Unlike Meredith Kircher, 21, Amanda Knox, 26, can comfortably look forward to a long, fruitful life thanks to the pro-defendant criminal justice system in Italy.
The Kircher family, sadly, has been denied justice and will never have final peace.
For a much different perspective, please see John Kircher's April 2012 book, MEREDITH: OUR DAUGHTER'S MURDER AND THE HEARTBREAKING QUEST FOR THE TRUTH. Mr. Kircher's book includes free shipping anywhere in the world.



Wednesday, January 29, 2014

Jamaica: Update--US Tourist, 53, Resident of Las Vegas Killed by Personal Watercraft, Operator Flees Scene

According to The Associated Press, US tourist Thomas Torres, 53, of Las Vegas, NV was killed on Tuesday (January 28) after being struck in the head by a personal watercraft off a popular western beach resort.
Constable Carla Francis of the Jamaican police force's communications office identified the victim by name, age and place of residence.
Torres was reportedly swimming in the sea off the beach in Negril when he was hit by the watercraft, Francis said. Witnesses told police the operator of the watercraft sped off as beachgoers jumped into the water to pull Torres to shore.
Torres was later pronounced dead at a local hospital.

The operator of the jet-ski, fled from the area, although

A man reportedly already in trouble with the law and with a case before the courts, has been taken into custody and four Jet Skis seized, after an American tourist became the causality of a hit-and-run accident in Negril, Westmoreland on Tuesday, February, 28.
Police detectives have indicated that they have taken a man in for questioning hours after the fatal incident he was said to have been involved in. It is understood that the accused was already before the courts for illegally operating a water craft machine.
The dead American has been identified as 53 year old Thomas Torres Castillo a resident from Las Vegas, Nevada.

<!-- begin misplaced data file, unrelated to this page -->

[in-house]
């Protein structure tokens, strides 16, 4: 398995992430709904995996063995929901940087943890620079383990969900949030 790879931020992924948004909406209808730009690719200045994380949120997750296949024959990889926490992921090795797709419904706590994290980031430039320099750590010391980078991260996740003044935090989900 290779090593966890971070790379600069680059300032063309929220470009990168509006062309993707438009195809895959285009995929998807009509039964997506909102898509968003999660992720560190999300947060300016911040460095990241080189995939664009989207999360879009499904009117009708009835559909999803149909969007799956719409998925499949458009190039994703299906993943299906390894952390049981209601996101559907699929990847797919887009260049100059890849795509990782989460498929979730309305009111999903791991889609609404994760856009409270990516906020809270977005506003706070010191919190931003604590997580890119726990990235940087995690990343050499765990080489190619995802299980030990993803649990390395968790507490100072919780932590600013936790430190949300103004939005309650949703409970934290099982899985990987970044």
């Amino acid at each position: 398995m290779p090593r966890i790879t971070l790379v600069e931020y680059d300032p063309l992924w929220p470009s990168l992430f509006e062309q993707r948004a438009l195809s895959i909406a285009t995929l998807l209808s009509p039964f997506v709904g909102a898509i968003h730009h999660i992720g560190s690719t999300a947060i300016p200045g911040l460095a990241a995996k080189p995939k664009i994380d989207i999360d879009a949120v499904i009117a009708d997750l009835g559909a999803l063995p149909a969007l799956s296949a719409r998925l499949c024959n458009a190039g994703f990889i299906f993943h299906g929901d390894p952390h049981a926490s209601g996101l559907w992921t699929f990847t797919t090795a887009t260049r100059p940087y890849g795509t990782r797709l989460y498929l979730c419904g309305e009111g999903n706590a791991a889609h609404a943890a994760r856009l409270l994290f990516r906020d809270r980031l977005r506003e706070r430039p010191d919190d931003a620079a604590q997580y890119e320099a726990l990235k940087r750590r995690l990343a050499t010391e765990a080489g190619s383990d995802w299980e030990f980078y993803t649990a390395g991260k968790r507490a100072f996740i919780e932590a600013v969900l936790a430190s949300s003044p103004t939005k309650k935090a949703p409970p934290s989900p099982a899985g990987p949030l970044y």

According to reports, Castillo was reportedly swimming close to his hotel in which he was staying, Travellers Beach Hotel when the fatal incident took place.
Police in the tourist resort town of Negril, Westmoreland said at about 1:15 p.m. Castillo was struck in the head by the jet-ski, which at the time did not stop. 
The American, who was vacationing in the island with his wife, was rushed to hospital where he was pronounced dead.
Investigations are ongoing.
Days after the incident Assistant Superintendent of the Marine Police Adrian Hamilton, revealed in an interview with another entity that the suspect who has had previous run-ins with the law, was before the court only weeks ago, (January 9) for operating without a license and insurance.
In recent months there have been several complaints about jet skis being operated in areas reserved for swimming. 
Late last year October, Tourism Minister Wykeham McNeill told Parliament that there would be a six-month suspension on the importation of all jet skis for commercial use.
He also said, that the Ministry of Tourism had held talks with the marine police and the Jamaica Defence Force Coastguard about actions to be taken against illegal jet-ski operators.     
In the meantime there is a call from some members of the Jamaica Hotel and Tourist Association (JHTA) for a complete ban on jet skis in certain resort areas. 
This would be an interim step until permanent measures are implemented. 
COMMENT: A few months ago, Tourism Minister Wykeham McNeill announced in Parliament that regulations on the safe usage of personal watercraft would be strengthened and enforced. He made the announcement amid growing concern about accidents as well as the environmental impact and noise pollution from person watercraft.
McNeill also imposed a six-month ban on the importation of new watercraft and said all personal watercraft activities in resort areas would be conducted beyond swimming areas and away from piers and shops.
Kingsley Roberts, communications director for Jamaica's tourism ministry, said officials were awaiting a full report on Tuesday's incident and had no immediate comment other than the fact they regretted the death of the American. 
In August 2013, another deadly personal watercraft accident made headlines on the Caribbean island. A seven-year-old Jamaican girl was killed while playing in the sand in the northern resort town of Ocho Rios when a watercraft operator lost control and skidded up the beach, slamming into her. Several relatives of the girl were injured. The operator, a tourist, was charged with manslaughter.
I continue to urge visitors from abroad to be wary of personal watercraft in emerging nations as few island-nations have yet to effectively regulate these often dangerous watercraft.

Additionally, few rental operators ensure that all operators who rent such vehicles are given thorough instruction in their operation and that a Jamaican driver's license or foreign driving permits are copied before a rental agreement is finalized.